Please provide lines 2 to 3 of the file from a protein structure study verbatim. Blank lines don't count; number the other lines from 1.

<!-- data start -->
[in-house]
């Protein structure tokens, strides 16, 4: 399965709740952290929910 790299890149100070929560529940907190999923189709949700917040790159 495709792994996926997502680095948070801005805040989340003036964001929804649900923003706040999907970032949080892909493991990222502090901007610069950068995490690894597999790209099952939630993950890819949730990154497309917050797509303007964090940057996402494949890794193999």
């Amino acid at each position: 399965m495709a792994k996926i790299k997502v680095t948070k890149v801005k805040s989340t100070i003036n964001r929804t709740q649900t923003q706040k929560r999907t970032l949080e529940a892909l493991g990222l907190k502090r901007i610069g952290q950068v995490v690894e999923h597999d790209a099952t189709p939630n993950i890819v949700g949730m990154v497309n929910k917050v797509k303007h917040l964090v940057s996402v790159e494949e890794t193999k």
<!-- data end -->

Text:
């Protein structure tokens, strides 16, 4: 399965709740952290929910 790299890149100070929560529940907190999923189709949700917040790159 495709792994996926997502680095948070801005805040989340003036964001929804649900923003706040999907970032949080892909493991990222502090901007610069950068995490690894597999790209099952939630993950890819949730990154497309917050797509303007964090940057996402494949890794193999």
């Amino acid at each position: 399965m495709a792994k996926i790299k997502v680095t948070k890149v801005k805040s989340t100070i003036n964001r929804t709740q649900t923003q706040k929560r999907t970032l949080e529940a892909l493991g990222l907190k502090r901007i610069g952290q950068v995490v690894e999923h597999d790209a099952t189709p939630n993950i890819v949700g949730m990154v497309n929910k917050v797509k303007h917040l964090v940057s996402v790159e494949e890794t193999k």